- The Washington Times - Saturday, March 15, 2003

It's not every day that I wedge myself under the wheels of a tour bus.
For Sting and the Police, however, it seemed perfectly reasonable no, inevitable, like going for a stroll in the Tuileries when in Paris.
It was 1980, and my friend Di and I had just emerged from a Police concert, our brains buzzing with the jagged Caribbean rhythms of "Canary in a Coalmine" and the plaintive "Roxanne." (Every easy girl with low self-esteem in the place thrilled when Sting sang the lines "I loved ya since I knew ya/I wouldn't talk down to ya/I had to tell you just how I feel/I won't share you with another boy.")
We saw the band's tour bus idling by the curb, and before I knew it, I was pulling Di down to the ground and crawling under the bus. We neatly arranged ourselves over the gravel, our yellow-and-black striped tights (in honor of Sting, get it?) and black pumps sticking out from under the bus like some punk variation on the Wicked Witch of the East from "The Wizard of Oz." And we waited.
The tour manager and other assorted Police factotums tried to get us to move, but our conditions were clear: No dice until we met Sting. Things threatened to get ugly after the driver started revving the engine, causing the tires to thrum ominously. Then, a man's hand appeared under the bus, and a buttery British voice said, "Hello, ladies. I have come to get you out of the gutter."
I took that hand, which belonged to Sting, and scrambled out from under the undercarriage. Sting was gracious and lightly amused (not to mention looking every inch the Anglo-Saxon bombshell), brushing the road dirt from our clothes as he tut-tutted over our escapade, gently scolding us never to pull a stunt like that again. A peck on the cheek for both of us and Sting vanished up the steps, the tinted windows hiding him from our view as the bus pulled away.
We retired to a nearby bar and celebrated by drinking Stingers.
Such was the sway the Police held during the punk-new wave interval of the late 1970s and early 1980s.
Today, it is commonplace for pop artists to incorporate jazz, reggae, ska and other world-beat rhythms into catchy tunes that are easily accessible to the masses.
Look at the Grammy-gobbling Norah Jones, India.arie or even alterna-faves Radiohead and Coldplay their dreamy songs with reggae and global music undertones owe much to early Police recordings. Twenty-some years ago, it was electrifying to hear this kind of culturally cross-fertilized music on the pop charts.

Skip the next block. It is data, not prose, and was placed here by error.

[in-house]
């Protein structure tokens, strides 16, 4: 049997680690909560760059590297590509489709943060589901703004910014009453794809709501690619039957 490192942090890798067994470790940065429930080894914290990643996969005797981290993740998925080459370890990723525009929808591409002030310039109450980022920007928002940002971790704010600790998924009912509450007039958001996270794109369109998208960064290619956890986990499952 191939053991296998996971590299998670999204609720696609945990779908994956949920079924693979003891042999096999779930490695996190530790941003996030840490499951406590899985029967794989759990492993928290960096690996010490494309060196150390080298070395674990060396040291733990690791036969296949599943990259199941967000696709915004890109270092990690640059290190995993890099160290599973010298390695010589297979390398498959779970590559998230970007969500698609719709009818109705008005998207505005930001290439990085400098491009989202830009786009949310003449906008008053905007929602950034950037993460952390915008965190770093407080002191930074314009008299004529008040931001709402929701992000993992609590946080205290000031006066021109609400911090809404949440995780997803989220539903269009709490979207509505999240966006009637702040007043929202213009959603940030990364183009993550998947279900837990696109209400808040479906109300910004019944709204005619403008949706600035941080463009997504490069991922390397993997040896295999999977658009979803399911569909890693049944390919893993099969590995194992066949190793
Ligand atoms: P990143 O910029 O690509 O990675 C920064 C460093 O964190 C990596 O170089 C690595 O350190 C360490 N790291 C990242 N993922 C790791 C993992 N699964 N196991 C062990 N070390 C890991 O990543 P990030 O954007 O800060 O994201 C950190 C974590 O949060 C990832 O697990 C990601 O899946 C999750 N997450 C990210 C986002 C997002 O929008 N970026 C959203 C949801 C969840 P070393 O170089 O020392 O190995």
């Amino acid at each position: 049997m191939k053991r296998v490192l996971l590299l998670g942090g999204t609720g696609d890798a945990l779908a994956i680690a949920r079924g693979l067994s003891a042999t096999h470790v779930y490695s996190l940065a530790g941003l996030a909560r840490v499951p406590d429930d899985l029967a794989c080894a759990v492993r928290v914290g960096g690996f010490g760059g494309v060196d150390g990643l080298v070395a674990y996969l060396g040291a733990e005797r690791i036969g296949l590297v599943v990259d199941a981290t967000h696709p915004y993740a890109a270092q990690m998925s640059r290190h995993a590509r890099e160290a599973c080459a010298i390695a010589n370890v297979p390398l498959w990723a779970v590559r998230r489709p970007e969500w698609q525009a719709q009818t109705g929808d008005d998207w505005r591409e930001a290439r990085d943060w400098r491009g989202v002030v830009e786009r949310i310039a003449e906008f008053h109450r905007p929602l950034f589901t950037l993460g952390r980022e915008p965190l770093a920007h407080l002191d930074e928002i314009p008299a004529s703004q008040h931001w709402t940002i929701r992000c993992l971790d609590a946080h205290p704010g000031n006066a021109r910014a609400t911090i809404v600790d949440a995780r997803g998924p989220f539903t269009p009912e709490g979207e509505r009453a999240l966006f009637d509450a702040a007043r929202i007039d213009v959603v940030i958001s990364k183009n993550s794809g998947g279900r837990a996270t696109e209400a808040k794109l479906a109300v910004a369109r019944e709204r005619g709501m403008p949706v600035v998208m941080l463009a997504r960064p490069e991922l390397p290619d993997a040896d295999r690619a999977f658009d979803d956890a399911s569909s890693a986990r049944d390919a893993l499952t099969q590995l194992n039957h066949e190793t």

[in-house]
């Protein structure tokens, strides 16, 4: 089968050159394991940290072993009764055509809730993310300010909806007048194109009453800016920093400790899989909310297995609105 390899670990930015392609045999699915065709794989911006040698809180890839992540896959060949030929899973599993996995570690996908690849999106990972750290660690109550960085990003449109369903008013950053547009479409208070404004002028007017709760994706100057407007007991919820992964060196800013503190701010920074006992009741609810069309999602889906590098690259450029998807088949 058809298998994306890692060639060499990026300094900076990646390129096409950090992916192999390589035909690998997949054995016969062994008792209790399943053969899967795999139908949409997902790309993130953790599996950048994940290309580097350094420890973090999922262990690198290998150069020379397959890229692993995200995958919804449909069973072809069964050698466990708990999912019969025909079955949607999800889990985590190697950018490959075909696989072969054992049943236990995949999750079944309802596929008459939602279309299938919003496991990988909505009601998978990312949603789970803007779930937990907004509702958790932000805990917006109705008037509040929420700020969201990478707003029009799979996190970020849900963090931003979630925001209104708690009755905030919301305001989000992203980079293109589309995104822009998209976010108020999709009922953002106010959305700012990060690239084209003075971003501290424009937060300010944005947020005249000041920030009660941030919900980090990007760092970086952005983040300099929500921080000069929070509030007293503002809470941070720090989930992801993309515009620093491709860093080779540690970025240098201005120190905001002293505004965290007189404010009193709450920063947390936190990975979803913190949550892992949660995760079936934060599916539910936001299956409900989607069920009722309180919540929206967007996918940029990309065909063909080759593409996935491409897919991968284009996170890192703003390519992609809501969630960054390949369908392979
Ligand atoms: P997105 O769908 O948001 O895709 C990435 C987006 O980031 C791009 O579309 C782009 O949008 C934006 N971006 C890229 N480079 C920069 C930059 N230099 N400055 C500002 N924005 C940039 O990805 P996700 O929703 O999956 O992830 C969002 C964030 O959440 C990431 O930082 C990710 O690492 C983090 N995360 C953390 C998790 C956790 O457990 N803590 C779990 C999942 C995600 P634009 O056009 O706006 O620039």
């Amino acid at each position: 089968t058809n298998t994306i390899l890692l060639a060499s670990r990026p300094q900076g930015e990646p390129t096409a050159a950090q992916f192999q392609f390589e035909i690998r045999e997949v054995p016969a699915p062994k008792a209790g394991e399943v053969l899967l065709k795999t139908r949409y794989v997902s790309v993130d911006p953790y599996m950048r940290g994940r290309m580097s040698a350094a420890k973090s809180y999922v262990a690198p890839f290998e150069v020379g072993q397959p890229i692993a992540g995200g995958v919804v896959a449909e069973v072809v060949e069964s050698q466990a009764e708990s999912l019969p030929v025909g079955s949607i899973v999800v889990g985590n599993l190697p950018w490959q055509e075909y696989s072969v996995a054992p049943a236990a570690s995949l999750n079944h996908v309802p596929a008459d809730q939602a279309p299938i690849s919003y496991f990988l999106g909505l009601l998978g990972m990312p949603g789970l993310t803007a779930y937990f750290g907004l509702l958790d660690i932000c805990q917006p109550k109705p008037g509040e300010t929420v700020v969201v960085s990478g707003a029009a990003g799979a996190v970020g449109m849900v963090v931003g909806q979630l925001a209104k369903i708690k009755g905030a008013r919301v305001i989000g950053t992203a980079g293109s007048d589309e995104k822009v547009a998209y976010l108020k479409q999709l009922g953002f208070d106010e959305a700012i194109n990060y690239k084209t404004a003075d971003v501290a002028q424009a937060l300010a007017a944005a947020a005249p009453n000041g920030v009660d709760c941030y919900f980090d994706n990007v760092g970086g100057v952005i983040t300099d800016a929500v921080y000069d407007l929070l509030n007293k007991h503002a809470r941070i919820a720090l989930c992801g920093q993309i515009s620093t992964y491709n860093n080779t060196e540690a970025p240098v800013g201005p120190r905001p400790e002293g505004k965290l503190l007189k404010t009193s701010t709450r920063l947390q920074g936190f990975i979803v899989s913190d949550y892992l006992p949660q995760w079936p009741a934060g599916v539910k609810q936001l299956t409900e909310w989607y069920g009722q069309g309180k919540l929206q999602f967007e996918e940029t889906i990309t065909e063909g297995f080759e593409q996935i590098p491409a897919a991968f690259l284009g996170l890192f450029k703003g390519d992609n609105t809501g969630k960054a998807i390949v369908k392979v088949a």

Additional confirmation of the contagious catchiness of Police songs came in the shape of a 3-year-old I baby-sat at the time "Synchronicity" was released in 1983. His favorite song was not from "Electric Company" or "Sesame Street"; it was "King of Pain," and he would sit, solemnly swaying his sippy cup and wail, "I am only hoping that you'll end this reign/'Cause it's my destiny to be the King of Pain" at the top of his lungs.
The Police were one of the first post-punk success stories, and at the time, they were considered sellouts, apostates from the loud, fast, three-chord orthodoxy that ruled punk music. Briefly, I thought I was betraying my Ramones-Sex Pistols-Clash loyalties by grooving to the Police. Would I be banned from CBGBs and Danceteria for listening to "Da Do, Do, Doo, De Da, Da, Da"? My boyfriend at the time sneered that the song was "what the Archies would sound like if they drank too much Red Stripe." But their sound owed much to the jangly guitars and speedy tempos of power punk and the "black and white" ska groups of the period, including the English Beat and Selecter.
The Police took the stripped-down minimalism of punk and gave it jazz and blues inflections, reflecting the musicians' diverse and pre-punk musical origins. Before the Police, bassist Sting played in a jazz band, drummer Stewart Copeland was in a "progressive rock" group, and guitarist Andy Summers 10 years older than the other band members was steeped in rhythm and blues, psychedelia and progressive rock in the Soft Machine and Yes vein.
They took these influences and blended them into a sound all their own soulful but not sentimental, intelligent but not pretentious. Singles such as "Roxanne," "Message in a Bottle," "Driven to Tears," "Don't Stand So Close to Me," "Every Little Thing She Does Is Magic" and "Every Breath You Take" were the soundtrack of the early 1980s for the person who engaged both the thinking and feeling regions of the brain. Especially if said person was female
Call them the Clash Ultra-lite if you must but was there ever a girl who threw herself under the wheels of a bus for Joe Strummer?

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